He designed garments for celebrities such as Zendaya, Beyoncé, the Kardashian-Jenner family, and many others. Peraza’s personal connection to the 2000s and the nostalgia he feels for the era inspired many of his designs. 

Like most trends nowadays, the resurgence of this nostalgic style started with the help of social media. 

Miss Sixty, a popular Y2K fashion brand,  came back into popularity in 2021 after collaborating with runway model Bella Hadid. Hadid shared the news via Instagram post, saying,

 “Just signed my newest contract as the face of @misssixty… I have so many vintage pieces that I have collected over the years and I can’t wait to pair it all with the new! This is a dream, I’m so excited to see what we do together in the future! Thank you to my dream team…”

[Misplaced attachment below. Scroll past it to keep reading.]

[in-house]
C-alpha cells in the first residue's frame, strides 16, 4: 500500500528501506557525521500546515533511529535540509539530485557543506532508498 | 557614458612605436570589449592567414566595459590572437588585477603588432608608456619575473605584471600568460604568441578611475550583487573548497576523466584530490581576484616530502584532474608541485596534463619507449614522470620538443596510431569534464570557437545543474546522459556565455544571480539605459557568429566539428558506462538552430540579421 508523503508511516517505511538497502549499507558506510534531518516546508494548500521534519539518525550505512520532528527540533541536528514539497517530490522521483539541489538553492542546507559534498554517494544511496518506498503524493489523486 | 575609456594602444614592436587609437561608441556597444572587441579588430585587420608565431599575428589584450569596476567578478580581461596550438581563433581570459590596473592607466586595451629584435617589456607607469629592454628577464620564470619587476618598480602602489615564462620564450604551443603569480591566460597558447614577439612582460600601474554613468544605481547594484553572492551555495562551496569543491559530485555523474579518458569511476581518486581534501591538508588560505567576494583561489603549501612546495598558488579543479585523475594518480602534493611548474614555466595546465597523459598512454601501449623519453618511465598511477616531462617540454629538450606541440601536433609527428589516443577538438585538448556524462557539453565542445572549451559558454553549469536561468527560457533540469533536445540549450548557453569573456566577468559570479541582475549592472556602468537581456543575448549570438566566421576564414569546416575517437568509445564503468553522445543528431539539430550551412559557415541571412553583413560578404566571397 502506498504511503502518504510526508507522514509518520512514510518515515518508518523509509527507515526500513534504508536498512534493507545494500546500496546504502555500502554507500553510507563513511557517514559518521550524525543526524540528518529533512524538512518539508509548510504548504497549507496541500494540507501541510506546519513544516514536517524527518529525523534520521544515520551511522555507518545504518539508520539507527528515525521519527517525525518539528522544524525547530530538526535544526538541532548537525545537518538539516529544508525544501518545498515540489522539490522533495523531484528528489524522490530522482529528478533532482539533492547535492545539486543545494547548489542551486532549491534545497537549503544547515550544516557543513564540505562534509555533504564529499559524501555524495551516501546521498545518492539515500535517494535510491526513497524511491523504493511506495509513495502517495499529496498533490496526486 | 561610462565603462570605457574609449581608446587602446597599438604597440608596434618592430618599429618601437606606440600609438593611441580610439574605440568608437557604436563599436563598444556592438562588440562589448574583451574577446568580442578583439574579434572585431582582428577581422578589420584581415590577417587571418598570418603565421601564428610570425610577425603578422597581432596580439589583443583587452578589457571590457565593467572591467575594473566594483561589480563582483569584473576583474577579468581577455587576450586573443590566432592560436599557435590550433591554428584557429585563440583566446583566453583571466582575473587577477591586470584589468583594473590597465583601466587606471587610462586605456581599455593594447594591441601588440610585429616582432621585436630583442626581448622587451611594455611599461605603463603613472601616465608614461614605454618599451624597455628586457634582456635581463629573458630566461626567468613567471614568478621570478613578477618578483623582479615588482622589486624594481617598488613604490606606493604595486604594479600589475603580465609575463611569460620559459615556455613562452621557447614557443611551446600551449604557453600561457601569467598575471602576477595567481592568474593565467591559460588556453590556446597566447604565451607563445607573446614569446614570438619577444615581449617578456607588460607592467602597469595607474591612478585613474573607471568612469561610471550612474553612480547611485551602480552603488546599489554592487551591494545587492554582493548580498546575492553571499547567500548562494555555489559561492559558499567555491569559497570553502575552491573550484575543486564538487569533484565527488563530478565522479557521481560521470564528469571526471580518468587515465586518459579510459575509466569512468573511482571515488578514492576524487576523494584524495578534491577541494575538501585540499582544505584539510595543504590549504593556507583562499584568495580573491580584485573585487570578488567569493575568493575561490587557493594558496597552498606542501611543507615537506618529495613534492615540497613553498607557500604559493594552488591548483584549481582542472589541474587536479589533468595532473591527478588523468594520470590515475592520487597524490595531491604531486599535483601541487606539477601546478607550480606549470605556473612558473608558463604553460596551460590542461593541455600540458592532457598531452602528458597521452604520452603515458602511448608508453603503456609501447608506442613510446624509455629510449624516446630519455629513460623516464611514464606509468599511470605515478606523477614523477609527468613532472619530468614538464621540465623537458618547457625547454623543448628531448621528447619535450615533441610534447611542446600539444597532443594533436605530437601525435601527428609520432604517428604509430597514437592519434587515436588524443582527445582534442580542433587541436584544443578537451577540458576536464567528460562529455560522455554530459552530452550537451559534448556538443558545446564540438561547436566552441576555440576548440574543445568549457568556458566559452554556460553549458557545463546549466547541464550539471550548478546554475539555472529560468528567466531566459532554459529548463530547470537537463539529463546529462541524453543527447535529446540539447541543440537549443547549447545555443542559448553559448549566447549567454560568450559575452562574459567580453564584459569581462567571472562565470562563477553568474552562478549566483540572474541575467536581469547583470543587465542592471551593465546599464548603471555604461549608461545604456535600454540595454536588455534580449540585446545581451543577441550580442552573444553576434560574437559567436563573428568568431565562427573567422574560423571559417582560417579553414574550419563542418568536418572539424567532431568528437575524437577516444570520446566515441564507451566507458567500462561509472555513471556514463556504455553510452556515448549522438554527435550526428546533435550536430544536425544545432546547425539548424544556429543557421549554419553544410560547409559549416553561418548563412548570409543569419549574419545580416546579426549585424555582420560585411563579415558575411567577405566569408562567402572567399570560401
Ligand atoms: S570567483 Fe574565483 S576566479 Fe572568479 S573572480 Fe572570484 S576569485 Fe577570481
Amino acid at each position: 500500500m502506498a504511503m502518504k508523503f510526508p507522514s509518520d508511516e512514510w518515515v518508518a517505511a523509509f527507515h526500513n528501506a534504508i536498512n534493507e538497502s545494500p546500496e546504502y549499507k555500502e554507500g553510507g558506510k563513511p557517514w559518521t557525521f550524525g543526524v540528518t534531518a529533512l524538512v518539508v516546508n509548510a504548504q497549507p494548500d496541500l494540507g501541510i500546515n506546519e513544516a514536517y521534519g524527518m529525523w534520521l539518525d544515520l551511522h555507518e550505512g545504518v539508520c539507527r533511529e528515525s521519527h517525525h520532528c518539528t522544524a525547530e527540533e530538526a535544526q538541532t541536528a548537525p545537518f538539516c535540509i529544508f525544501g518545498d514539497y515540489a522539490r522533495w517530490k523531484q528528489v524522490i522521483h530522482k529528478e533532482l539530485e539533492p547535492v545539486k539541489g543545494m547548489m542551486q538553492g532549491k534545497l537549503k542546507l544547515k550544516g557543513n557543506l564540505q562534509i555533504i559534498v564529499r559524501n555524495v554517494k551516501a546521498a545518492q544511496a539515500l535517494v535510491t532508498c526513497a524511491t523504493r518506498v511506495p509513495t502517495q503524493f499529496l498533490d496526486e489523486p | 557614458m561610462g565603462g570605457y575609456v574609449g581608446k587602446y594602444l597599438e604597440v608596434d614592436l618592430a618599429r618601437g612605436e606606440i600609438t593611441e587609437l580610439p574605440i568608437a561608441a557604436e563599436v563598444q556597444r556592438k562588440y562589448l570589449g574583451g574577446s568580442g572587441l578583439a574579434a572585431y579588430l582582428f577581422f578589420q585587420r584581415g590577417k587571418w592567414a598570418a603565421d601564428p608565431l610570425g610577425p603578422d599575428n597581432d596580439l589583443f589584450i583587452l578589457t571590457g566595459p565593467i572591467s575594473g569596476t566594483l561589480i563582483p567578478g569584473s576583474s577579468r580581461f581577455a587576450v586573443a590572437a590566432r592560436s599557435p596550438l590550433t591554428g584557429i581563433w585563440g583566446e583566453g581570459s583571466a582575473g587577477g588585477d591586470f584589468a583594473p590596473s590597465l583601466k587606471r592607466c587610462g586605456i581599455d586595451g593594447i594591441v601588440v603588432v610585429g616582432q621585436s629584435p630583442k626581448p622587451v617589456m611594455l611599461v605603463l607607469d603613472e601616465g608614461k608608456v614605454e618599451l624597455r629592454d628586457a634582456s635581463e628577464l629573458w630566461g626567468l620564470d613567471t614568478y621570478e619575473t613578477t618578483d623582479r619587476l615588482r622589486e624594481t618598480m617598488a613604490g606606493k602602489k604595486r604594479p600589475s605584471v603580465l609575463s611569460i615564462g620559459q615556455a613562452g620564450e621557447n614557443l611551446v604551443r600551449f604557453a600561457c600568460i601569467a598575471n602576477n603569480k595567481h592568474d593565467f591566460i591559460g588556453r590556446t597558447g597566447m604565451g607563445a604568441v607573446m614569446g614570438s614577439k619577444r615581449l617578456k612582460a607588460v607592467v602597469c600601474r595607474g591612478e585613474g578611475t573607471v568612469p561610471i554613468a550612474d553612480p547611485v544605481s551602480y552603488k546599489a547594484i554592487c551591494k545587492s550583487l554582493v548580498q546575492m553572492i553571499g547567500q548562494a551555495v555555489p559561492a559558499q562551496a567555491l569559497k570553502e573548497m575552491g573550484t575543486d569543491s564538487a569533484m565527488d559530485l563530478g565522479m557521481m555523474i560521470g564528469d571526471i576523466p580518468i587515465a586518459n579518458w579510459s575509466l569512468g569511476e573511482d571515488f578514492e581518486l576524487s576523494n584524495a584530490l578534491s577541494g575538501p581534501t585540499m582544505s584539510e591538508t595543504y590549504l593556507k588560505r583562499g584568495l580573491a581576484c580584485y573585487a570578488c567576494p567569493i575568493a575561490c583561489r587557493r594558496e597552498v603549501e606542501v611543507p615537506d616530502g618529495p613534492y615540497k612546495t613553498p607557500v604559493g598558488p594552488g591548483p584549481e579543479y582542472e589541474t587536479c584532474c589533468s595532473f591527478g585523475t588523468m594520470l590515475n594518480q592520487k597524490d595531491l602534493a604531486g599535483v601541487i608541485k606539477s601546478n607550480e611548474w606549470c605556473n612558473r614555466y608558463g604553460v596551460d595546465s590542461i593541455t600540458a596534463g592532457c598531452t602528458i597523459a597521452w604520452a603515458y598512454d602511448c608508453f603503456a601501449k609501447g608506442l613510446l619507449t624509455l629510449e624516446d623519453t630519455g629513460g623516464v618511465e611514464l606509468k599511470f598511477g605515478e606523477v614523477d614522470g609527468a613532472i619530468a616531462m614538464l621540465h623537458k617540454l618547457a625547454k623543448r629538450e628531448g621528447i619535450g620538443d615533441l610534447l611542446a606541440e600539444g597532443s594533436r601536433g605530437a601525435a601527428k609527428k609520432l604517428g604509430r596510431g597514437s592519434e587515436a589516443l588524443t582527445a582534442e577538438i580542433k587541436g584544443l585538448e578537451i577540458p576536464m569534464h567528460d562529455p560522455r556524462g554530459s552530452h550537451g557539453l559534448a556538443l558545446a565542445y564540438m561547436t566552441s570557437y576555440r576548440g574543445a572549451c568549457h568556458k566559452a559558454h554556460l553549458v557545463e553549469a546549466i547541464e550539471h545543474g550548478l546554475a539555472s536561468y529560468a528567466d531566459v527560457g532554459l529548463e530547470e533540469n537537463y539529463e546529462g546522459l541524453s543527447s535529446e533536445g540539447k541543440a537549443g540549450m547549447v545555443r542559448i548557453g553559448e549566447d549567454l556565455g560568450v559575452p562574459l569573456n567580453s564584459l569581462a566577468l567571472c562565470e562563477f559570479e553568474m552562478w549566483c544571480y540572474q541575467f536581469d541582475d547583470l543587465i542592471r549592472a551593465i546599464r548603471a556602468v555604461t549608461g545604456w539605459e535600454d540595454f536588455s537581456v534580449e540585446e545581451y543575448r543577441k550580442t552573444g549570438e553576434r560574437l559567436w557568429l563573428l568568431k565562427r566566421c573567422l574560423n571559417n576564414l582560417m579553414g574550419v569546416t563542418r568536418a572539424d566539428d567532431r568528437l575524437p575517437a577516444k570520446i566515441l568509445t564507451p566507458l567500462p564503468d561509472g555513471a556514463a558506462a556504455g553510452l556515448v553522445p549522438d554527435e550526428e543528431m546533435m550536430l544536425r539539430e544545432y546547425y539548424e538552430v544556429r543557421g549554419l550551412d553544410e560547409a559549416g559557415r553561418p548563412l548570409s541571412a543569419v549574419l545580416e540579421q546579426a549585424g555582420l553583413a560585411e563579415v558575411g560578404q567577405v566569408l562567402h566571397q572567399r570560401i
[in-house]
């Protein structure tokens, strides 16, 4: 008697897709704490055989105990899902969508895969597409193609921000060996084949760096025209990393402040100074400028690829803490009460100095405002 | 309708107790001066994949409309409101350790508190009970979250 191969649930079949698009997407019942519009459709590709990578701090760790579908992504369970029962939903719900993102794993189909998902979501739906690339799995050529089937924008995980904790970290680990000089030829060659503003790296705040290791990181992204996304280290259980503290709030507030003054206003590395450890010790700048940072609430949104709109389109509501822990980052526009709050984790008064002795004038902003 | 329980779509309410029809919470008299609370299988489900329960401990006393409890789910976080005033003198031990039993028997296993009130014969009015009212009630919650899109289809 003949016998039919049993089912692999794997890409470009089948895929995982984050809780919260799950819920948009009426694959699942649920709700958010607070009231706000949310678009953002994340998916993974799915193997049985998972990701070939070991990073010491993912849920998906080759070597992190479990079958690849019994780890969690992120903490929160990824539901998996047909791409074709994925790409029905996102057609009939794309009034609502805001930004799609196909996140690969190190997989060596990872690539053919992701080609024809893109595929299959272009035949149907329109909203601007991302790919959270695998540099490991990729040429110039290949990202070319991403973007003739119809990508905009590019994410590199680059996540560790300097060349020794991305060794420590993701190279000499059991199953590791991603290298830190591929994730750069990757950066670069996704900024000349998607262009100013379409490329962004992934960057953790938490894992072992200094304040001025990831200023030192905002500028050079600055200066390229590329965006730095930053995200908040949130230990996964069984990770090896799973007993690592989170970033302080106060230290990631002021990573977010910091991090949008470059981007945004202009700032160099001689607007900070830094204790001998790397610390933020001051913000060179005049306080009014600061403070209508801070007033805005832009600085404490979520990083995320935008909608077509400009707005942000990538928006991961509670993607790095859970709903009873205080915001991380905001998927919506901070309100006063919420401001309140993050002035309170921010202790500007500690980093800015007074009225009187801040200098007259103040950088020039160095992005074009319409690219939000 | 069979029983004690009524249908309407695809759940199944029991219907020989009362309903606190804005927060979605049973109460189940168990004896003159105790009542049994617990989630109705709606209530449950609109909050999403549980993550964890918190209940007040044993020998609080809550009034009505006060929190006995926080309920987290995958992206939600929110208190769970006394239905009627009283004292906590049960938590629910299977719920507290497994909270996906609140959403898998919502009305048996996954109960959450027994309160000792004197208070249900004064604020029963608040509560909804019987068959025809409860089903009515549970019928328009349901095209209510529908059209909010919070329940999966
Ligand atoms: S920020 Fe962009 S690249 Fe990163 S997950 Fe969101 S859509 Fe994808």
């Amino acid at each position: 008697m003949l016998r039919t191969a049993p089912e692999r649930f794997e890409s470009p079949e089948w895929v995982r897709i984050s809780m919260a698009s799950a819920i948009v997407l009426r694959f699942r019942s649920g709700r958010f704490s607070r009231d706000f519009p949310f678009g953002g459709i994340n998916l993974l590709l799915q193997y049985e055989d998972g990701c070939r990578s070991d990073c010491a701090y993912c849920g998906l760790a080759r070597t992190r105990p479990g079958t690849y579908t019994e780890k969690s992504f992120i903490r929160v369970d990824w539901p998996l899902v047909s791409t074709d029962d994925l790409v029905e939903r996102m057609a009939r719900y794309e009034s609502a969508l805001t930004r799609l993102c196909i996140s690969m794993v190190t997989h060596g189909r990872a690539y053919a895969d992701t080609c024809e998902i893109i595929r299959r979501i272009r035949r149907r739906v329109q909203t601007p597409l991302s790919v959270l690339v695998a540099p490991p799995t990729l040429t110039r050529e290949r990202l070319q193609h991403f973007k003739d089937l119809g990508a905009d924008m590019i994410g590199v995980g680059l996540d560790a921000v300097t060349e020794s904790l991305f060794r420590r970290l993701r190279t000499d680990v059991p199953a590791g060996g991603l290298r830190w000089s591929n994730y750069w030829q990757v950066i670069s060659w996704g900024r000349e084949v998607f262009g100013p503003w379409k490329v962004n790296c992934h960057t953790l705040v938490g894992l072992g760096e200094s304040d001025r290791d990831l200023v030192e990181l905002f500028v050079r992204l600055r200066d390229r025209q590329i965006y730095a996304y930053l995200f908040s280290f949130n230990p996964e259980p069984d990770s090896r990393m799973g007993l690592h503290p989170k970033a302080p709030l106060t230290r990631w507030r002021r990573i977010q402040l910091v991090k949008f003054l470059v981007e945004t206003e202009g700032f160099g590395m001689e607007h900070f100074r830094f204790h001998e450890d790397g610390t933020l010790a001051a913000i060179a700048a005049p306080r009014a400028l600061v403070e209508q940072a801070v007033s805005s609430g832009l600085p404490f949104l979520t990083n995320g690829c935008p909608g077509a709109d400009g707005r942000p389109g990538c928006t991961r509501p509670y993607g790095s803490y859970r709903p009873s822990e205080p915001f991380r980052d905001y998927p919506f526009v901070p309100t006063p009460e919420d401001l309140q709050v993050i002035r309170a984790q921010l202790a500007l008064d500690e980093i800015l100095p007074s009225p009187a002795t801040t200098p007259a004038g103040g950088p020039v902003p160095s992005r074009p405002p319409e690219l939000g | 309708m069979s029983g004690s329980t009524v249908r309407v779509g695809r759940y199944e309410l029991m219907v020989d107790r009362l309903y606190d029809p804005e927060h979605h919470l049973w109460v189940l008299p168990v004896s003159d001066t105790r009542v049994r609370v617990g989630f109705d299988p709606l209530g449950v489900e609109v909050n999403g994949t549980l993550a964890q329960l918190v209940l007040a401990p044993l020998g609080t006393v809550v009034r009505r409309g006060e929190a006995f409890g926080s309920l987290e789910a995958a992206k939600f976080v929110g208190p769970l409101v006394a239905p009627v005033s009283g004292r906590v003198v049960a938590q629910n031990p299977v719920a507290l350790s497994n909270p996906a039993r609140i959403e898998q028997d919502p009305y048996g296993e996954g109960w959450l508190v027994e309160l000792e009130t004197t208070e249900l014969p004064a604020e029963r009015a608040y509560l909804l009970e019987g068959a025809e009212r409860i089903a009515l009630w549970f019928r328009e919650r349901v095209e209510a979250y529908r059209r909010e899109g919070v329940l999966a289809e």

Popular TV shows and movies have also helped pave the way for the quirky Y2K fashion resurrection. 

As the hit HBO TV series “Euphoria” became increasingly popular over the past few years, so have the iconic characters and their Y2K-esque wardrobes, inspiring Generation Z social media users. The “Euphoria High” trend on TikTok consists of individuals revealing what they would wear for a day at the show’s infamous high school. The crop tops, cut-outs and sparkly make-up users wear embody the ultimate Y2K-inspired “Euphoria” outfit. 

“I think, just in general, fashion tends to regurgitate,” said Peraza. “We try a lot of trends that don’t work. And other ones, we know they work, because hundreds and thousands of humans walked in the streets wearing these items.”